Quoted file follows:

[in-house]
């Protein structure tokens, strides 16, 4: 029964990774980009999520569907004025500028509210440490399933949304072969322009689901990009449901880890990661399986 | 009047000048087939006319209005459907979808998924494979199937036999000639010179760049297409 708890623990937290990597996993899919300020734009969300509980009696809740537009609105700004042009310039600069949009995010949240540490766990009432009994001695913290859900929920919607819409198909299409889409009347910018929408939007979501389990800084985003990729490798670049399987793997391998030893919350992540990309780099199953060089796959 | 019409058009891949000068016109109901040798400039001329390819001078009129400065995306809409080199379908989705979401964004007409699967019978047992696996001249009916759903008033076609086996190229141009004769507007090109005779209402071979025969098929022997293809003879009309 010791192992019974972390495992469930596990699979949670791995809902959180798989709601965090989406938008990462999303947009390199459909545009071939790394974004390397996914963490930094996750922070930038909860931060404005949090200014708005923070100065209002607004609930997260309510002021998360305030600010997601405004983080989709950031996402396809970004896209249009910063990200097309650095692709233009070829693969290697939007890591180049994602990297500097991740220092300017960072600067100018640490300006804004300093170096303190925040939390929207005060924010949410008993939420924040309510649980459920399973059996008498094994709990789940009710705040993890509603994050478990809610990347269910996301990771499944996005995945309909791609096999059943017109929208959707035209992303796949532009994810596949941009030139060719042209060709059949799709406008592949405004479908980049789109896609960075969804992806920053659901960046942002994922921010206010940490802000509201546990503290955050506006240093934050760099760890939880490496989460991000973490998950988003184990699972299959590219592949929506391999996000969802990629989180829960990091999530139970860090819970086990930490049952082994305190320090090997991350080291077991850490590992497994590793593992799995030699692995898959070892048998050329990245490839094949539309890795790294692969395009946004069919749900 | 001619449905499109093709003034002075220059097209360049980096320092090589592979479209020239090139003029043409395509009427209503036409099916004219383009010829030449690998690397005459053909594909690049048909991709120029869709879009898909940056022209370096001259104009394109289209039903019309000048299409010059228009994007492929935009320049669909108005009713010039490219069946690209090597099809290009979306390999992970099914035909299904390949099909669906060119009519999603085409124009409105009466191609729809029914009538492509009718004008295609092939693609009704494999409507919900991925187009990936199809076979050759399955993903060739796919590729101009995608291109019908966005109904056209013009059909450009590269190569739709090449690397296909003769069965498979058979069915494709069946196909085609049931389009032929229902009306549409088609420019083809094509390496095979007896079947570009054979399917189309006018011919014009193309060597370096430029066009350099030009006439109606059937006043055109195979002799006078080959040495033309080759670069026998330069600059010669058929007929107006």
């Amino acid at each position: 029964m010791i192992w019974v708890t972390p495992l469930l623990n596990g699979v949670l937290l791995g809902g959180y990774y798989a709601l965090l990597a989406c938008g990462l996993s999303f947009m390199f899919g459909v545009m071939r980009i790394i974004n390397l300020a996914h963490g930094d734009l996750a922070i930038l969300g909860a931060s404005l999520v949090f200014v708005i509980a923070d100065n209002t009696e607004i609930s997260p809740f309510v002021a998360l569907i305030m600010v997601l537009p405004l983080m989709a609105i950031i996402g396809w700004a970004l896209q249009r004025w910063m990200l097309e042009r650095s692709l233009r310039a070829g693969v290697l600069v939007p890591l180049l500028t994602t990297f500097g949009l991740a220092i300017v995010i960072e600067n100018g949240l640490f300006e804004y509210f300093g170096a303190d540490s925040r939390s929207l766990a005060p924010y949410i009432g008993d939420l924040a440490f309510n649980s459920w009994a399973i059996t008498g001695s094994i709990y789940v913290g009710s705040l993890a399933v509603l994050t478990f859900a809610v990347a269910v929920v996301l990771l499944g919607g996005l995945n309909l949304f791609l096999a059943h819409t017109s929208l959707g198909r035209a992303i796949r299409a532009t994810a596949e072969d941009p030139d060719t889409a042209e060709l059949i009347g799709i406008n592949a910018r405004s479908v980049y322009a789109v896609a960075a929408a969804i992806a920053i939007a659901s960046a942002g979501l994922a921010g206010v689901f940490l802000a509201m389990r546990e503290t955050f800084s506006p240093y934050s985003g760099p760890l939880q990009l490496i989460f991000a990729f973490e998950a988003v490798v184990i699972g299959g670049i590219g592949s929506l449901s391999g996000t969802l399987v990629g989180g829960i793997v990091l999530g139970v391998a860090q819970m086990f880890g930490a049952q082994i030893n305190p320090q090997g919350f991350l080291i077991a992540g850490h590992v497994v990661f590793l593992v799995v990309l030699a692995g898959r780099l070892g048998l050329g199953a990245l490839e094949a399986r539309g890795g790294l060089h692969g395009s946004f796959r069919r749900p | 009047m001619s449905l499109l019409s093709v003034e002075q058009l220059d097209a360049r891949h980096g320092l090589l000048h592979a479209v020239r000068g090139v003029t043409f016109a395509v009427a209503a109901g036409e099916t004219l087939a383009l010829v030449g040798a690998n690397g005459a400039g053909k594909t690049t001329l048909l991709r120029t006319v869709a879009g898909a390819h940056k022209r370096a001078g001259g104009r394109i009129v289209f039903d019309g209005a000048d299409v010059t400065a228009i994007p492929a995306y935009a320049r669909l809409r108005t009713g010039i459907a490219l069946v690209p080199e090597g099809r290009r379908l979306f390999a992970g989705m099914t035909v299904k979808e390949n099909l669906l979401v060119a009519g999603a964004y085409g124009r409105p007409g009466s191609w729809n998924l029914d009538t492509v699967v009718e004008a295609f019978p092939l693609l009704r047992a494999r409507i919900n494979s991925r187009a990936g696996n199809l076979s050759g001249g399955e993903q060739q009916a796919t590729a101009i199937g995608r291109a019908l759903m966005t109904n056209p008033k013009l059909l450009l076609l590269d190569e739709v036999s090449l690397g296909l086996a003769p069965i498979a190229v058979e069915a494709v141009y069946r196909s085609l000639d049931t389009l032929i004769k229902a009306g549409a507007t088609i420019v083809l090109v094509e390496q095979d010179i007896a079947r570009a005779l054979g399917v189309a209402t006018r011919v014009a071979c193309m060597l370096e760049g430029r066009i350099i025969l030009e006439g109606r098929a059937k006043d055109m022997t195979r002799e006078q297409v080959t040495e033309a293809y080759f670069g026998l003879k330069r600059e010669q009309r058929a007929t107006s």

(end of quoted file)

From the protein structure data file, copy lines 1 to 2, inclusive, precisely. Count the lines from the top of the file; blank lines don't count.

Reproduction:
[in-house]
């Protein structure tokens, strides 16, 4: 029964990774980009999520569907004025500028509210440490399933949304072969322009689901990009449901880890990661399986 | 009047000048087939006319209005459907979808998924494979199937036999000639010179760049297409 708890623990937290990597996993899919300020734009969300509980009696809740537009609105700004042009310039600069949009995010949240540490766990009432009994001695913290859900929920919607819409198909299409889409009347910018929408939007979501389990800084985003990729490798670049399987793997391998030893919350992540990309780099199953060089796959 | 019409058009891949000068016109109901040798400039001329390819001078009129400065995306809409080199379908989705979401964004007409699967019978047992696996001249009916759903008033076609086996190229141009004769507007090109005779209402071979025969098929022997293809003879009309 010791192992019974972390495992469930596990699979949670791995809902959180798989709601965090989406938008990462999303947009390199459909545009071939790394974004390397996914963490930094996750922070930038909860931060404005949090200014708005923070100065209002607004609930997260309510002021998360305030600010997601405004983080989709950031996402396809970004896209249009910063990200097309650095692709233009070829693969290697939007890591180049994602990297500097991740220092300017960072600067100018640490300006804004300093170096303190925040939390929207005060924010949410008993939420924040309510649980459920399973059996008498094994709990789940009710705040993890509603994050478990809610990347269910996301990771499944996005995945309909791609096999059943017109929208959707035209992303796949532009994810596949941009030139060719042209060709059949799709406008592949405004479908980049789109896609960075969804992806920053659901960046942002994922921010206010940490802000509201546990503290955050506006240093934050760099760890939880490496989460991000973490998950988003184990699972299959590219592949929506391999996000969802990629989180829960990091999530139970860090819970086990930490049952082994305190320090090997991350080291077991850490590992497994590793593992799995030699692995898959070892048998050329990245490839094949539309890795790294692969395009946004069919749900 | 001619449905499109093709003034002075220059097209360049980096320092090589592979479209020239090139003029043409395509009427209503036409099916004219383009010829030449690998690397005459053909594909690049048909991709120029869709879009898909940056022209370096001259104009394109289209039903019309000048299409010059228009994007492929935009320049669909108005009713010039490219069946690209090597099809290009979306390999992970099914035909299904390949099909669906060119009519999603085409124009409105009466191609729809029914009538492509009718004008295609092939693609009704494999409507919900991925187009990936199809076979050759399955993903060739796919590729101009995608291109019908966005109904056209013009059909450009590269190569739709090449690397296909003769069965498979058979069915494709069946196909085609049931389009032929229902009306549409088609420019083809094509390496095979007896079947570009054979399917189309006018011919014009193309060597370096430029066009350099030009006439109606059937006043055109195979002799006078080959040495033309080759670069026998330069600059010669058929007929107006």